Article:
We all know the importance of giving someone credit when we use their work. Attributing the original creator of materials or products is polite, intellectually honest, and acknowledges the way we are all influenced by one another.
But the intersection between giving credit and copyright law can be a little complex. Today I want to tell you two important things about the law in this area:
(1) Plagiarism and copyright infringement are not the same thing.
There is a misunderstanding among some people, commonly expressed as: “It’s not copyright infringement if I give credit.” Unfortunately, this statement confuses infringement with plagiarism.
Plagiarism is the action or practice of taking someone else’s work or idea and passing it off as your own. Plagiarism is avoided by acknowledging the other person’s contribution – i.e. by giving them attribution or credit.
But attribution is not enough to avoid copyright infringement. To avoid breaching copyright law you must also:
- Have the copyright owner’s permission to use their work; or
- Ensure your use falls under a legal exception to infringement.
SIDENOTE: I’ve observed that many creators seem more upset when their work is used without attribution than when it is used without permission. If you are one of these creators, then you might want to consider applying a Creative Commons licence to your work, which gives permission in advance on the condition that the user gives you proper attribution.
(2) Moral rights require attribution.
Here’s the complicated bit: there are actually two sets of rights tied up in copyright. In a previous post, I set out the rights which are most commonly implicated when people talk about “copyright rights”. These include the copyright owner’s exclusive rights of reproduction (copying), publication, and making available online. These rights are sometimes called the “economic rights” because they are the rights that a copyright owner can licence or transfer in exchange for payment.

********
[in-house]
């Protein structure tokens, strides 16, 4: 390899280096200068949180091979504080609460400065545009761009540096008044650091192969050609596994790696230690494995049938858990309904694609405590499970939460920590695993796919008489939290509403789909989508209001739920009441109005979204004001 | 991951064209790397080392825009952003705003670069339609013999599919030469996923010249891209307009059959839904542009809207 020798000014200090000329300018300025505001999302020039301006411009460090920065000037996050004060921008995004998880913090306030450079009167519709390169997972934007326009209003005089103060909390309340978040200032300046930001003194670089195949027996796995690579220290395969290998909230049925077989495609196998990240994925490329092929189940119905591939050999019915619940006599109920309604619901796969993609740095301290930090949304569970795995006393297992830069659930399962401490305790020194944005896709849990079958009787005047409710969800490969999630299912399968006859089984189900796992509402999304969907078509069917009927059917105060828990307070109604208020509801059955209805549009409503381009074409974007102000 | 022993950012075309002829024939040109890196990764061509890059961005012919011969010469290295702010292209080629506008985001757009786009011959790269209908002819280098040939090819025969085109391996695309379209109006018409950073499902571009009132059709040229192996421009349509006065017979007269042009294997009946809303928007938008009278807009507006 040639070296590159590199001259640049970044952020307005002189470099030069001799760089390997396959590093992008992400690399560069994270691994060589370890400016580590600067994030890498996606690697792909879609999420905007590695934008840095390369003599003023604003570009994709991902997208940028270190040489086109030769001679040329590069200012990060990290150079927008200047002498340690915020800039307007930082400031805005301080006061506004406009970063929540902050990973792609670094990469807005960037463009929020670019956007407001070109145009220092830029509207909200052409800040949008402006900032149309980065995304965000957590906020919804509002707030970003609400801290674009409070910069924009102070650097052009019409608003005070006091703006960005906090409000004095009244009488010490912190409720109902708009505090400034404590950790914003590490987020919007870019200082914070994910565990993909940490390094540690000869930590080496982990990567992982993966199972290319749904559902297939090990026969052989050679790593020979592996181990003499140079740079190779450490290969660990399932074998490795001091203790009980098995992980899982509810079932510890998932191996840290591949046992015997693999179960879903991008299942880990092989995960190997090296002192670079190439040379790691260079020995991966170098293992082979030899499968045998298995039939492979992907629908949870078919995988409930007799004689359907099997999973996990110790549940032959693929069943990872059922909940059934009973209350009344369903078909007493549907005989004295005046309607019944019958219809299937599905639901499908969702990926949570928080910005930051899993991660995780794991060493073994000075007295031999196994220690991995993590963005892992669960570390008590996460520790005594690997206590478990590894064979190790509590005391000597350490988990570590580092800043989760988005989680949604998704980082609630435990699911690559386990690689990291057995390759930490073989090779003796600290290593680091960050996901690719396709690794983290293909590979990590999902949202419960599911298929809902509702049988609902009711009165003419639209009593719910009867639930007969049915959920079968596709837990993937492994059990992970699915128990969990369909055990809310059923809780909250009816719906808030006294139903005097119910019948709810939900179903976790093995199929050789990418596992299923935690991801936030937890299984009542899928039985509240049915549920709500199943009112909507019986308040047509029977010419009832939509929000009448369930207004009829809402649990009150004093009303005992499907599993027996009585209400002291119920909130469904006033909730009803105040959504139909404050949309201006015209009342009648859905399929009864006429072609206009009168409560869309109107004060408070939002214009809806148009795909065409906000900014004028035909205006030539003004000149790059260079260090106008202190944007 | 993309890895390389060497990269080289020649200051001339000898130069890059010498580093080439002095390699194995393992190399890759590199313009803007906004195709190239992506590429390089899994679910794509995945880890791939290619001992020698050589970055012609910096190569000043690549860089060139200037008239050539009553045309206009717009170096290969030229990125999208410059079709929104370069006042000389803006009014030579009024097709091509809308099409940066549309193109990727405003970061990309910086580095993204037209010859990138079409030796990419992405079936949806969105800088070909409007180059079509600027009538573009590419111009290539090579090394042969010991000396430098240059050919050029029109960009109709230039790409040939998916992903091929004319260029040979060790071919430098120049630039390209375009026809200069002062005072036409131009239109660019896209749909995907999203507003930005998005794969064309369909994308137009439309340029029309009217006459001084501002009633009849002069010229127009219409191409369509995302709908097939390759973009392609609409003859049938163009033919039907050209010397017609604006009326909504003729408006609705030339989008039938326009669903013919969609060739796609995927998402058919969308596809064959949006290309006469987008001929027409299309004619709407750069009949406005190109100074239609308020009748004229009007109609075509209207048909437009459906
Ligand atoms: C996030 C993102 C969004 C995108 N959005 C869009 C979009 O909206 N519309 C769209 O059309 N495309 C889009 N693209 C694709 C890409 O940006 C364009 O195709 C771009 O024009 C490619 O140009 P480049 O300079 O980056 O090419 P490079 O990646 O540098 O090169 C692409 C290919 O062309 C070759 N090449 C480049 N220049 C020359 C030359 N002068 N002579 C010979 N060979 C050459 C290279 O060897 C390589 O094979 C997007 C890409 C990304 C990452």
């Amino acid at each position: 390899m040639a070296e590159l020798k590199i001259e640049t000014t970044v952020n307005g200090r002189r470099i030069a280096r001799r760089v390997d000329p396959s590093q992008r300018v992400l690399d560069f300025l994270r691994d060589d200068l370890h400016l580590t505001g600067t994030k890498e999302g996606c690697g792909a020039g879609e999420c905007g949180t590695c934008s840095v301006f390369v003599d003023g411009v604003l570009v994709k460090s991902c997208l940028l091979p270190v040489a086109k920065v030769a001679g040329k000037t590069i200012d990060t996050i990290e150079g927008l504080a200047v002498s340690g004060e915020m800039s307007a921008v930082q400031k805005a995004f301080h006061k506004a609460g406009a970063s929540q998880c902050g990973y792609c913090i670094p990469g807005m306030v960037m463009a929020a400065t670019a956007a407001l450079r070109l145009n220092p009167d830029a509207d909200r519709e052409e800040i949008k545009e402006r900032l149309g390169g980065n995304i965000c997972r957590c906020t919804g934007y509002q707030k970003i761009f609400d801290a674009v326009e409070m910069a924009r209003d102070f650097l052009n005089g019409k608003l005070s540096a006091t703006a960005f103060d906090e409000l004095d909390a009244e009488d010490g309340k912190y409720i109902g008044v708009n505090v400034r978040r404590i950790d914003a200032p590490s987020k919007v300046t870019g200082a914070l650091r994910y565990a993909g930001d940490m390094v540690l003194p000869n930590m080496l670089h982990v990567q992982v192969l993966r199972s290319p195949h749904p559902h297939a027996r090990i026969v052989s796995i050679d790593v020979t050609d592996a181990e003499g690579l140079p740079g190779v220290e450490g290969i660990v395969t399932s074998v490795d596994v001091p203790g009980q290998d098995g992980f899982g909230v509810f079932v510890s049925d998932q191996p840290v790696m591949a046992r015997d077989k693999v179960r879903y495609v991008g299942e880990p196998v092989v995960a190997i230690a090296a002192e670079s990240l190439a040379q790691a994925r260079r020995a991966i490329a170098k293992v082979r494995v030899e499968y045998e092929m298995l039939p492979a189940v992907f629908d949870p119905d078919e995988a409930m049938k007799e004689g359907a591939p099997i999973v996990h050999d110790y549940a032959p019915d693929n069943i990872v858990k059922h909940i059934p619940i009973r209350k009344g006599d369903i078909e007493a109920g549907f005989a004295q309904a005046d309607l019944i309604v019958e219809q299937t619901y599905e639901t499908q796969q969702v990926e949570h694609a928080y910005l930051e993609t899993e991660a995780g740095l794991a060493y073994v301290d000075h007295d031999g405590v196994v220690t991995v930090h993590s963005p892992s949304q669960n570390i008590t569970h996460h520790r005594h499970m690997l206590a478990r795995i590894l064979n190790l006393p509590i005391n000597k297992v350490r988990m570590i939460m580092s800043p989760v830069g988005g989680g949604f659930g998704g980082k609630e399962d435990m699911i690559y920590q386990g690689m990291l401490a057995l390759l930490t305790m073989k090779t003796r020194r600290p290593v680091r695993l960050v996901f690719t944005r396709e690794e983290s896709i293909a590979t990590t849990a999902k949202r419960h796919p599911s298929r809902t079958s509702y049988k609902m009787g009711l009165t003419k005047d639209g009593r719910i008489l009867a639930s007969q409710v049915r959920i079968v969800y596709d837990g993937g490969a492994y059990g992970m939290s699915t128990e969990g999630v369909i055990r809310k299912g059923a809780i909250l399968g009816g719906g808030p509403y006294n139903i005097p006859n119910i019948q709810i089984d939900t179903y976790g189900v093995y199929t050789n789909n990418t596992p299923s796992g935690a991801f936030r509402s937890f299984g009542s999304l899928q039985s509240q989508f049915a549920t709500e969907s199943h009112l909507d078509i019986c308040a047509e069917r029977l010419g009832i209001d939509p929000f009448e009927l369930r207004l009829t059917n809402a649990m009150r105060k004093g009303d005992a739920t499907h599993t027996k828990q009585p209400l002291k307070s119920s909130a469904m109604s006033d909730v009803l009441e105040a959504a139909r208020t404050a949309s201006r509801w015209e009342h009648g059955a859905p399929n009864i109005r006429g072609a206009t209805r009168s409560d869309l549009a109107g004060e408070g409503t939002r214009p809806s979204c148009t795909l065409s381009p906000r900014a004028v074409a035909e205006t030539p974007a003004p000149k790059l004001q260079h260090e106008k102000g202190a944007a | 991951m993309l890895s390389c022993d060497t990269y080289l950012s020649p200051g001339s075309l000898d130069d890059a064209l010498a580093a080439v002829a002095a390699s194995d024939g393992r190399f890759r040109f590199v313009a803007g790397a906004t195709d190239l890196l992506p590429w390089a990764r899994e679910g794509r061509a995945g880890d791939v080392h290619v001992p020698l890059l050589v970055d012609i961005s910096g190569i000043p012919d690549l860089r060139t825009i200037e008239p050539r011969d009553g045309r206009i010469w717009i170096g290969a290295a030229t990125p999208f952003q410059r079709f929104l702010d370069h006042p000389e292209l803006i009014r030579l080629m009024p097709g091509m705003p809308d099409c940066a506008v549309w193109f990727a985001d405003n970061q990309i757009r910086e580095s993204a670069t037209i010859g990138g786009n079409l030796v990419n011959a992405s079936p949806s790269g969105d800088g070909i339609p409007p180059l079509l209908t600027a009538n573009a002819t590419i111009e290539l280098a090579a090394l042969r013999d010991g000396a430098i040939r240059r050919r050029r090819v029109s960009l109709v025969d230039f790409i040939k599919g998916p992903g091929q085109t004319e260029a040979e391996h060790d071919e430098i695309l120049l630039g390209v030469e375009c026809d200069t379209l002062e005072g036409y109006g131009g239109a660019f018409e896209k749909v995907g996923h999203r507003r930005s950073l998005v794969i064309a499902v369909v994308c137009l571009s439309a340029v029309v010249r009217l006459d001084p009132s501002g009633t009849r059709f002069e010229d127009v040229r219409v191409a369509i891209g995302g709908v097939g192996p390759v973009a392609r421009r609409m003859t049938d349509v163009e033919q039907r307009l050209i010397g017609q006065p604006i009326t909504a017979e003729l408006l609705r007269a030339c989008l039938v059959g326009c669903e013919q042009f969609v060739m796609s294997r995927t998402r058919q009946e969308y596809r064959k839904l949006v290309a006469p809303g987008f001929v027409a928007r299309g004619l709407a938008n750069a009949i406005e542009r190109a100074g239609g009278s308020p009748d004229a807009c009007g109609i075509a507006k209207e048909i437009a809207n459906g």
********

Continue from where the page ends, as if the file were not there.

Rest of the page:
For literary, musical, artistic and dramatic works, and for cinematograph films (including video blogs), there are an additional set of rights called moral rights. Moral rights last for the same length of time as the economic rights, but, importantly, they belong to the individual creator of the work and they stay with the creator even if the creator transfers ownership of the economic rights to someone else. I repeat: a creator always has her moral rights even if the rest of the copyright belongs to someone else.
The moral rights include the right to be attributed as the creator or author of the work, and the right not to have the work falsely attributed, such as attributed to someone else. (*I’ll discuss the moral right of integrity in another post). A creator whose moral rights are infringed may seek remedies including a declaration that their moral rights have been infringed, a public apology, removal of the false attribution, an order that the person cease using the creator’s work, or even monetary damages where appropriate.
Moral rights are the part of copyright that preserves creators’ reputations and ensures that creators credited for their work.
So there you have it – the legal reason for giving credit where credit is due!
lucent imagery says
I don’t know if I’ve already mentioned this… I find it fascinating that there is a family suing on behalf of a deceased architect for his moral rights. Current lease holders/owners want to make changes to the building and around it. All very interesting stuff to watch unfold!
You have mentioned it to me before, but I haven’t looked into it closely yet. I think they would be suing under the moral right of integrity though, so I’ll have to check it out for my next moral rights post! 🙂